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The use of sensations to improve retention of memories

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Samuel Bello
Samuel Bello Jul 31, 2021
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When you read a book while chewing a particular flavor of gum, the content of the book will be easier to recall when you chew that same type of chewing gum. Chewing gum will give you sensations of taste, smell and you can feel its texture too. This is not a new idea but we can improve its effectiveness by increasing the variety of sensations and record them so that the same sensations are recreated when we want to recall those memories.
A lot of innovations can be designed to have this specific effect. One could use an air freshener that changes smell over a cycle of 'say' a week so that when you read the memories are cemented by the effect of the smell. When the reader wants to recall what they have studied, they can have the same cycle of smells repeated. The cycle used for recalling should be much shorter than the one used for studying and the one-week cycle can be compressed into two hours so that your mind is flooded by the memories of what you studied several times until the fuzzy memories become clear and permanent memories. A series of smells can be organized to cover several months in public libraries so that the compressed versions of the days you visit the libraries can be recorded and sold to you. The sense of smell is closely linked with memory retention, some sources infer that smell, among other sensations, might have the strongest effect on memories. A development that could really help this type of innovation will be a standard olfactory classification system. There are some propositions to classify olfactory sensations but none of them is widely accepted because there is no standard way to describe odors accurately and measure the extent of similarity of odors.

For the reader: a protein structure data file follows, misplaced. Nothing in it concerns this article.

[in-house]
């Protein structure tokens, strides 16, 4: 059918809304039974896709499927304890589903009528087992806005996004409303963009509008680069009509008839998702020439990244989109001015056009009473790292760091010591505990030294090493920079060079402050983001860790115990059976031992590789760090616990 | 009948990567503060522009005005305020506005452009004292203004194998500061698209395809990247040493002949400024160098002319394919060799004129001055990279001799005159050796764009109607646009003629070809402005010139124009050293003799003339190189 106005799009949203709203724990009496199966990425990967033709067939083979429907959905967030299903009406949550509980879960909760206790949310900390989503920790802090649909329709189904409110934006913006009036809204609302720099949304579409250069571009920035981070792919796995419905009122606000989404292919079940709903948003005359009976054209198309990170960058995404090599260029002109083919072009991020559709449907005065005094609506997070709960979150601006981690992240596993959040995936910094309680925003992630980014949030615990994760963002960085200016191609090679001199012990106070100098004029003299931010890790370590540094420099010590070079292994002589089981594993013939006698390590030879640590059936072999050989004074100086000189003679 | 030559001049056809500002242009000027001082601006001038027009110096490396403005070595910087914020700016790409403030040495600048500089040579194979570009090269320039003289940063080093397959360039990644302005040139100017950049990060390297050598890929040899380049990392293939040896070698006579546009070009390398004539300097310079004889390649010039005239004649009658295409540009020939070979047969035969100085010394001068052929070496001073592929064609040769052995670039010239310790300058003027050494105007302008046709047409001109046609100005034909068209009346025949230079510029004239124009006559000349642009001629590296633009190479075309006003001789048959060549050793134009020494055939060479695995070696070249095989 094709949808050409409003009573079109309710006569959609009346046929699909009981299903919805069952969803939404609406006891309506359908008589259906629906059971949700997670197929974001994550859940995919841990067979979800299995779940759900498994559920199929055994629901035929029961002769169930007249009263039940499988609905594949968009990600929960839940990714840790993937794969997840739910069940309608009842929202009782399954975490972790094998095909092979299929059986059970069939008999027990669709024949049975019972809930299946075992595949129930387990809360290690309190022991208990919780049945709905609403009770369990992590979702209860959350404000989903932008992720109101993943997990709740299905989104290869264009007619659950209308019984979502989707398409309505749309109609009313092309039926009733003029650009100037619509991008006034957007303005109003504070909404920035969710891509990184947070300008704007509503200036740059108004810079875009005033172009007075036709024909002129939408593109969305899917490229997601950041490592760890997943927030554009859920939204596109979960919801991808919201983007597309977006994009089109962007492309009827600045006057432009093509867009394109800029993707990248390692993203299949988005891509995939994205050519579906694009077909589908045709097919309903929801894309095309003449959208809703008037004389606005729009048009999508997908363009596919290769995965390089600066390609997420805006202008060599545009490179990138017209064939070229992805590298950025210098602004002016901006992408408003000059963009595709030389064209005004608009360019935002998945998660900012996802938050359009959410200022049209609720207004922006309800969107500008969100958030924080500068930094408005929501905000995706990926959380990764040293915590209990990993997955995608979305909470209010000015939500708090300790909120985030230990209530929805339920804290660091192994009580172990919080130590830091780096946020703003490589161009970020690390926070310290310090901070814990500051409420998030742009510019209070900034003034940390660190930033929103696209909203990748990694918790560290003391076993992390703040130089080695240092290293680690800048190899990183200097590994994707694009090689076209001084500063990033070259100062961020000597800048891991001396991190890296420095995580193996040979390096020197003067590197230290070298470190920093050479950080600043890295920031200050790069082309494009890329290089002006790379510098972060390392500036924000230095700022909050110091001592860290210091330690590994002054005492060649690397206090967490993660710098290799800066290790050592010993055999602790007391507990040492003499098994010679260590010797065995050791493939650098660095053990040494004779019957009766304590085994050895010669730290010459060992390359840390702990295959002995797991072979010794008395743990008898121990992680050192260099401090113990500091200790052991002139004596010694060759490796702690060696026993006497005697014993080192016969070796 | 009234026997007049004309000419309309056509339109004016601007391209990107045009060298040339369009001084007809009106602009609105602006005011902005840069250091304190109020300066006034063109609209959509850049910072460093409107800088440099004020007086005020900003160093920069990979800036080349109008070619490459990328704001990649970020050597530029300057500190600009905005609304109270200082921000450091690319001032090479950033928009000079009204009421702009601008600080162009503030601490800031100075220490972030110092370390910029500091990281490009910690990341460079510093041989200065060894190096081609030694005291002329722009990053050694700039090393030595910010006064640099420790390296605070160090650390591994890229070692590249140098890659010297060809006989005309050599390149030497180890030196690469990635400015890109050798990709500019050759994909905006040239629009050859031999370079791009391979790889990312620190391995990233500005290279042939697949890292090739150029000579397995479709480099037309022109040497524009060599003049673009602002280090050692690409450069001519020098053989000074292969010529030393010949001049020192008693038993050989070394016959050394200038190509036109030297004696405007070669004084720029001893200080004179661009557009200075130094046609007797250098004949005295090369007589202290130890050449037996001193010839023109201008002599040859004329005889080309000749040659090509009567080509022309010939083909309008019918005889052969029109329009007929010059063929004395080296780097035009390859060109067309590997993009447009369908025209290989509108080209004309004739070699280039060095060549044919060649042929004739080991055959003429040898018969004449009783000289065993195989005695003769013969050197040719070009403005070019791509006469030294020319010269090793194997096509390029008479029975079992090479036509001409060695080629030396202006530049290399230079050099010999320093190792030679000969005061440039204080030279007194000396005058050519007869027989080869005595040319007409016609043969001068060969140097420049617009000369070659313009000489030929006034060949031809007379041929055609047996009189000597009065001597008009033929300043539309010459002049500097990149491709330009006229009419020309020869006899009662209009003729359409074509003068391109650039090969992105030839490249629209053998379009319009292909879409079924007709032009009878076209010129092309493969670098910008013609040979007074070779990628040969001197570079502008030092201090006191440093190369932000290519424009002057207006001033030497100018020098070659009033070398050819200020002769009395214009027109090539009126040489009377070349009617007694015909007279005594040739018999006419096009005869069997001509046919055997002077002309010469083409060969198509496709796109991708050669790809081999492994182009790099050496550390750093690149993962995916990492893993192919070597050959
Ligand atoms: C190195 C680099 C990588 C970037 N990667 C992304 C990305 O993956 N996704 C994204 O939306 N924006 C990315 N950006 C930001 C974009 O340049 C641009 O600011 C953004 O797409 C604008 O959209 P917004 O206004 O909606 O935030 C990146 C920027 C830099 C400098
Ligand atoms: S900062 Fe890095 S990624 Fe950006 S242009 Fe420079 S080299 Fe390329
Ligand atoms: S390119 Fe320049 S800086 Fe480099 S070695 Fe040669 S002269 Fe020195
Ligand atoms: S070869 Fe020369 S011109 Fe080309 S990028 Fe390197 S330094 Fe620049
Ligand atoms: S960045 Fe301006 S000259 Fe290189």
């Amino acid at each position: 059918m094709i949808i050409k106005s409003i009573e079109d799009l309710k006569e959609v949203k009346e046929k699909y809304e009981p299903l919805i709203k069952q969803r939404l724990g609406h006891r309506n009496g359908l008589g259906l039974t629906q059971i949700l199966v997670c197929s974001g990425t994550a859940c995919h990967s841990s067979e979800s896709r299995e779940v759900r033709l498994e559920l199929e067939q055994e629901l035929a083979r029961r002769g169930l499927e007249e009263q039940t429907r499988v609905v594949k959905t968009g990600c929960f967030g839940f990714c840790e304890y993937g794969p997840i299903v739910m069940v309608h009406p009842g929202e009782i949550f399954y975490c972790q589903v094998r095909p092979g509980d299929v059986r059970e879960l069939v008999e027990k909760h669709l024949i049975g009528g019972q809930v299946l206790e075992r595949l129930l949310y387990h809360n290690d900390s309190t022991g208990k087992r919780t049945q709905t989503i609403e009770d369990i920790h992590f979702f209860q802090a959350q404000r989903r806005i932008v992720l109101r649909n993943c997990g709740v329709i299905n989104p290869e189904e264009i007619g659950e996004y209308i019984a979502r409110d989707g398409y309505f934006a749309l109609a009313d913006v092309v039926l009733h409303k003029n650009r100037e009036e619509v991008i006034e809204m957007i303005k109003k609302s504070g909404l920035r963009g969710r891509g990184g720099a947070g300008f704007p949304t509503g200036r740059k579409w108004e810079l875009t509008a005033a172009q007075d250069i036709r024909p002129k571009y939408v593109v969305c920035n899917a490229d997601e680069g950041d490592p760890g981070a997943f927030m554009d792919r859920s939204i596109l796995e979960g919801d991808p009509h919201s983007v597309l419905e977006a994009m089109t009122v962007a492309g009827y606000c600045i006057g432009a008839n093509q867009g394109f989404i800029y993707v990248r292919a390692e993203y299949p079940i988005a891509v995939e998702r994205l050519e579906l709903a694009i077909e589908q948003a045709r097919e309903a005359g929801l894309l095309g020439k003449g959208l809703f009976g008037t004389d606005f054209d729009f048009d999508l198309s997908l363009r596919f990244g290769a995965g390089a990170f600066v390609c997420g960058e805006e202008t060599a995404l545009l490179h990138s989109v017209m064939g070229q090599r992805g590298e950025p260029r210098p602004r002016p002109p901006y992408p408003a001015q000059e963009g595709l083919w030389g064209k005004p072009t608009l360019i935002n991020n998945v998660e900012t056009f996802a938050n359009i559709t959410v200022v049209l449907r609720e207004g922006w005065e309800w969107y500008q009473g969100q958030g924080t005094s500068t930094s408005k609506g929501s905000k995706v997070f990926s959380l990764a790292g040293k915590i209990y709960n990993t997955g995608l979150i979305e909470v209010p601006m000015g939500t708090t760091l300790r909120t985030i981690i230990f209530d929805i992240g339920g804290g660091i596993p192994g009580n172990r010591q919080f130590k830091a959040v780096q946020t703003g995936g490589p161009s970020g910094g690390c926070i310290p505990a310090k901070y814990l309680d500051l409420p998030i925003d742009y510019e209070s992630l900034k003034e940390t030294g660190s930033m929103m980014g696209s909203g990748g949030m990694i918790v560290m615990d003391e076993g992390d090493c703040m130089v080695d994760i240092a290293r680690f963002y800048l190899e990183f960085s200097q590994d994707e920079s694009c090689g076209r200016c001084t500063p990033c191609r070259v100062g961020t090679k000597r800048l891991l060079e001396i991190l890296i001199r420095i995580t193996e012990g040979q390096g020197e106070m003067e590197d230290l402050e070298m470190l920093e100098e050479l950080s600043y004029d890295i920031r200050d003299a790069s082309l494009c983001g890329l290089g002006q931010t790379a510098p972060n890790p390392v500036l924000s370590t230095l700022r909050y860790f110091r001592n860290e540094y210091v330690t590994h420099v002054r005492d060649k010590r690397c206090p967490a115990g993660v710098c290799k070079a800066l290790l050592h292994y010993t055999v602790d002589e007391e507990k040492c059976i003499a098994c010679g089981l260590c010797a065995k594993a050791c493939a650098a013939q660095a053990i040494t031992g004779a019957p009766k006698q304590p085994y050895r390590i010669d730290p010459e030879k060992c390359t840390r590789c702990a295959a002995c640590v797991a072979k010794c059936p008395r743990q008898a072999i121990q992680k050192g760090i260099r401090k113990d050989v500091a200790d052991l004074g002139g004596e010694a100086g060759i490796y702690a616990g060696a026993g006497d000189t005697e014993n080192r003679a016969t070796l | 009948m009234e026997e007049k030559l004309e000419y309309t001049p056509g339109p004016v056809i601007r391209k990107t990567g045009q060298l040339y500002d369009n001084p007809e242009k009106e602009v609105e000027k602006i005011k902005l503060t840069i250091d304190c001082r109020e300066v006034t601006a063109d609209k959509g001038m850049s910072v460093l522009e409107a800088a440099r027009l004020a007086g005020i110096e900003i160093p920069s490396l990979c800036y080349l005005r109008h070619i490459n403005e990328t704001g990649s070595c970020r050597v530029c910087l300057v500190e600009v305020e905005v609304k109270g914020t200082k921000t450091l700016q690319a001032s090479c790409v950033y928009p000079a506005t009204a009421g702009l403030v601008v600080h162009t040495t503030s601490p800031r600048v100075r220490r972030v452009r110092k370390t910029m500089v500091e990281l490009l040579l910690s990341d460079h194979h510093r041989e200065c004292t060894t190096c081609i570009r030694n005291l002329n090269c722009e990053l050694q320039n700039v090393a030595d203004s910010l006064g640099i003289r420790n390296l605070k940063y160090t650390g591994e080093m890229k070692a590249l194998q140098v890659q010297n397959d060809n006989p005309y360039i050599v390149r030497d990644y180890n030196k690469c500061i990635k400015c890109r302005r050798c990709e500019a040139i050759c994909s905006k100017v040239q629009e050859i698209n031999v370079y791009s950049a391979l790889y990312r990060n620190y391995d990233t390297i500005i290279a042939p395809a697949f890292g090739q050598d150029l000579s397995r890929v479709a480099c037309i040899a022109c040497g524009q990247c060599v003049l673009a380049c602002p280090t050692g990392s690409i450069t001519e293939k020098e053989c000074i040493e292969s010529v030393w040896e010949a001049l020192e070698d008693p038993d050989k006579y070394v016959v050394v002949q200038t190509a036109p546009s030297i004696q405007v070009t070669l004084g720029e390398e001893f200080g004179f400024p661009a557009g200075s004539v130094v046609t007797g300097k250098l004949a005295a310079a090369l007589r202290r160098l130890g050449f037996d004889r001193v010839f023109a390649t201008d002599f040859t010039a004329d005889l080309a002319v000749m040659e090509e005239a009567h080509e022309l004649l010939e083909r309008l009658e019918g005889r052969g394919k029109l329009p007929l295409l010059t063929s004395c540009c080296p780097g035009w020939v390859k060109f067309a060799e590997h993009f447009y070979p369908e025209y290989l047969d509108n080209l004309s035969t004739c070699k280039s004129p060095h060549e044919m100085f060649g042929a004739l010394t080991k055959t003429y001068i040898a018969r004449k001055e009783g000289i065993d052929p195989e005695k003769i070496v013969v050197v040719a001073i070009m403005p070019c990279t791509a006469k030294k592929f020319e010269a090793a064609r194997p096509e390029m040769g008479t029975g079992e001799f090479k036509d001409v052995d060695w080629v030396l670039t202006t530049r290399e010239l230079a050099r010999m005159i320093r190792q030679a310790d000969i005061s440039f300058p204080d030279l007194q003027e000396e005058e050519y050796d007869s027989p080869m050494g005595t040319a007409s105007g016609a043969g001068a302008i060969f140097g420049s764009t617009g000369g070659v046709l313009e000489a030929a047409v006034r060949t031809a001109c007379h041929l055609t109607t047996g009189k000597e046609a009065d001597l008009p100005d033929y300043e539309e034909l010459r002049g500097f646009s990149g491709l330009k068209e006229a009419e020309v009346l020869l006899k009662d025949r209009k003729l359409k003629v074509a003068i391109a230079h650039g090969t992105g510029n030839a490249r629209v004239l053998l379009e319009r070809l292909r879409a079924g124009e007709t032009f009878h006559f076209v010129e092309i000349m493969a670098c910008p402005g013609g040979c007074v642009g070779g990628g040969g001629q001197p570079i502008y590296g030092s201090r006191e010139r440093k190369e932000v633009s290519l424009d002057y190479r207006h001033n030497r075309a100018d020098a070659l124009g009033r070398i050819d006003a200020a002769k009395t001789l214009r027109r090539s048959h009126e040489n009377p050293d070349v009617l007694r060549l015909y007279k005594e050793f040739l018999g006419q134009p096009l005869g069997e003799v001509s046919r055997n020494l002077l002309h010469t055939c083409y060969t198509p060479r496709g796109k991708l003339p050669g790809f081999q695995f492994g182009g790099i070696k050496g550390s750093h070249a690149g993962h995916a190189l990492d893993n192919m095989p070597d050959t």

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Music or sound is another sensation that can be used to improve memory retention

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Samuel Bello
Samuel Bello Jul 31, 2021
The main idea is to create an endless soundtrack so that every part of the song is connected to a simple memory. The soundtrack can be based on musical notes that are dictated by the digits of an irrational number.
An irrational number can not be expressed as a ratio of two integers. When an irrational number is expressed as a decimal, it will have an infinite number of digits after the decimal point. Examples of irrational numbers are Pi, Euler's number, and the square roots of natural numbers that are not perfect squares.
The series of numbers can be used to create music or sound signals that will be played when the user studies. New e-books can be published with a default music series during production while older books can be paired with a random soundtrack. The use of these sensations can be extended to improving one's memory of real-life situations. Since the sound is endless it can be played at all times and the sound associated with a particular point in time can easily be deduced and replayed when you want to recall what happened at that time.
Another thing that can help the retention of memories is how funny the thing is. E-books can be designed to have more interactive, funny parts. For example, some of the alphabets can be cartooned to show expressions on their faces. F=ma will be easier to remember if the "m" was sleeping or the "a" sneezed every time you look at it.
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